This paper addresses the East Slavic/Old Russian construction with nominative case-marking on the infinitival object, cf. zemlja paxati, ryba loviti, which has been a matter of long debate in Slavic Studies. I discuss the probability and verifiability of diverse hypotheses on the origin, evolution and distributive features of this construction in the history of Russian. I argue that the nominative case-marking on infinitival non-subject arguments instantiates the mechanism of differential object marking, since the speakers were able to use both the accusative and the nominative objects in the same syntactic position: the choice of the nominative vs accusative case was triggered by such pragmatic factors as communicative status and referentiality. The data provided by the historical text corpora testify that the modal semantics of the zemlja paxati construction did not favor its use in most types of embedded clauses, especially in infinitival complements of causative and volitive predicates. In these syntactic contexts, the accusative remained the strongly preferred option. With impersonal modal verbs and predicatives, the nominative and the accusative have comparable frequency figures.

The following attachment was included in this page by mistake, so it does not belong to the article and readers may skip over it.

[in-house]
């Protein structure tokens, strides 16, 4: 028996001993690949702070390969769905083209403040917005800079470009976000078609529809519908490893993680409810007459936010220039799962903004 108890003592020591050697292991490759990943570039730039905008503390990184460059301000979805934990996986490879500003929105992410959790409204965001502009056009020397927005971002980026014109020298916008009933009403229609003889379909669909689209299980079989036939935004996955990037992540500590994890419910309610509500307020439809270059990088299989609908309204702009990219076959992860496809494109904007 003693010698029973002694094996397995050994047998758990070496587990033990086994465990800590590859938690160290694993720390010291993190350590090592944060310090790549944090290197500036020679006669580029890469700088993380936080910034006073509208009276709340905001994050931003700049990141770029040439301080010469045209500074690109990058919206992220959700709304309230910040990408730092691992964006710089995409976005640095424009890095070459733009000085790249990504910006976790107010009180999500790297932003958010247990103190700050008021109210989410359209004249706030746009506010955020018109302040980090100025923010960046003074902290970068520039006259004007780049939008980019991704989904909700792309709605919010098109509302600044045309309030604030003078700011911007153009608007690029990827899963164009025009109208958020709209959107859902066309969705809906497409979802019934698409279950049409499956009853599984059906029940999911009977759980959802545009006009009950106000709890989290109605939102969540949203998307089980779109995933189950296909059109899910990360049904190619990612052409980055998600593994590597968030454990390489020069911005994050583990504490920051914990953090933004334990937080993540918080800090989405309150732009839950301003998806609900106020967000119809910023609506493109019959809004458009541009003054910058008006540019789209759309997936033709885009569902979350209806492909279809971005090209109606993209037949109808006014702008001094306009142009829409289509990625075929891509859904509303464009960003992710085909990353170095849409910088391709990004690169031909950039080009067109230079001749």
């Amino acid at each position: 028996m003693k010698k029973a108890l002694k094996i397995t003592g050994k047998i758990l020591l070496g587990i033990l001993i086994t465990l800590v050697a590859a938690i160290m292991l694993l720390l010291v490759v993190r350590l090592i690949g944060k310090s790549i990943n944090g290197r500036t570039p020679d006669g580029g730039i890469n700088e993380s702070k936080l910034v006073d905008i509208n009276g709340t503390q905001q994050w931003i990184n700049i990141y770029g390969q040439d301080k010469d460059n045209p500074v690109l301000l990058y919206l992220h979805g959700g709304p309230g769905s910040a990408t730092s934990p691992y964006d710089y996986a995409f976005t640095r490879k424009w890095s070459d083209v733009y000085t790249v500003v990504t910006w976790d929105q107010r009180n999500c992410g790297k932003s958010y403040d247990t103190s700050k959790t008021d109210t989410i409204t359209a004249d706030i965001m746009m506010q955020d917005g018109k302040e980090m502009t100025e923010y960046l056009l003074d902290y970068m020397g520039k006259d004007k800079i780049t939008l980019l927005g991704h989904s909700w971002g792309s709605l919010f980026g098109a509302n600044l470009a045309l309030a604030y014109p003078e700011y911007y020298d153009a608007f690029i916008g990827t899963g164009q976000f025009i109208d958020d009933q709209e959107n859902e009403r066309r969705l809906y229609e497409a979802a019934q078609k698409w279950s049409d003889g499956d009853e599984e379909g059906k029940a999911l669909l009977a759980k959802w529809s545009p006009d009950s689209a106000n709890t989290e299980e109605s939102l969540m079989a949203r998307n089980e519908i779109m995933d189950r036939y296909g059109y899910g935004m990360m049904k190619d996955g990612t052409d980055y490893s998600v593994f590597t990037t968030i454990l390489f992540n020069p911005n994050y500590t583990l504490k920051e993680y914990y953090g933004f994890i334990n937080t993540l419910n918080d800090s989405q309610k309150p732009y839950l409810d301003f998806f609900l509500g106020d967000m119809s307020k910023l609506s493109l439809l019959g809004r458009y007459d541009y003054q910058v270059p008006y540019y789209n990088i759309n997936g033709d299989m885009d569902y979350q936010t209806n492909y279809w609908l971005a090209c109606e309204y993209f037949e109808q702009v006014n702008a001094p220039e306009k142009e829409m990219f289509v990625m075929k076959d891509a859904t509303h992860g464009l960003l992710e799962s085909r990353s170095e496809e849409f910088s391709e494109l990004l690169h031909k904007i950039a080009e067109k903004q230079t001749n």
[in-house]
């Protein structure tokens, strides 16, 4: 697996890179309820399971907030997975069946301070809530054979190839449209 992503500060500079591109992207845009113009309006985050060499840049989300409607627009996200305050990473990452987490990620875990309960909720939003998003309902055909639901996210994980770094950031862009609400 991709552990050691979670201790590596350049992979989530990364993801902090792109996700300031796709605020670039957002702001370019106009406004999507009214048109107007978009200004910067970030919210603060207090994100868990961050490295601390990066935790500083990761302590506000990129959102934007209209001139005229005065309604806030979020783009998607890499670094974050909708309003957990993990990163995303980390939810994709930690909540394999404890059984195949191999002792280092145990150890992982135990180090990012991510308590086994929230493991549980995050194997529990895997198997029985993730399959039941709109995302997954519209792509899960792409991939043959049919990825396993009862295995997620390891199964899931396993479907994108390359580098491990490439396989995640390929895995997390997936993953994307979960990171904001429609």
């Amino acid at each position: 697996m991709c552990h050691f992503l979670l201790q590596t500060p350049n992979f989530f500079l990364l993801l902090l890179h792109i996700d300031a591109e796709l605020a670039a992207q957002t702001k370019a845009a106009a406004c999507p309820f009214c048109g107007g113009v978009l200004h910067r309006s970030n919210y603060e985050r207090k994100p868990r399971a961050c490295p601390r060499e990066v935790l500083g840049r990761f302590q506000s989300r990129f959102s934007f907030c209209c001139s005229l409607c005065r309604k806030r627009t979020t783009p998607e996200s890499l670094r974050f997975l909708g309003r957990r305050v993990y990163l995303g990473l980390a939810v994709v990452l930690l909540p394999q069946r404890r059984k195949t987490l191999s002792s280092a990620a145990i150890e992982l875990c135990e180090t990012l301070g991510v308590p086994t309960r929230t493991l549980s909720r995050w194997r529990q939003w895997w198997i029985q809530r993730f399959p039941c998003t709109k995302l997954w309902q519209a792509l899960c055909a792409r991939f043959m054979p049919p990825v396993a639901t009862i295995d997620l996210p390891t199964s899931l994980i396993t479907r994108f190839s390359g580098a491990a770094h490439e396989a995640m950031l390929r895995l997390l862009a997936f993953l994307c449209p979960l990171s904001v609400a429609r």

What are prostati zautrenya and loviti ryba? The nominative case of the infinitive complement as a subject of grammatical description
0 pre-pub reviews
0 post-pub reviews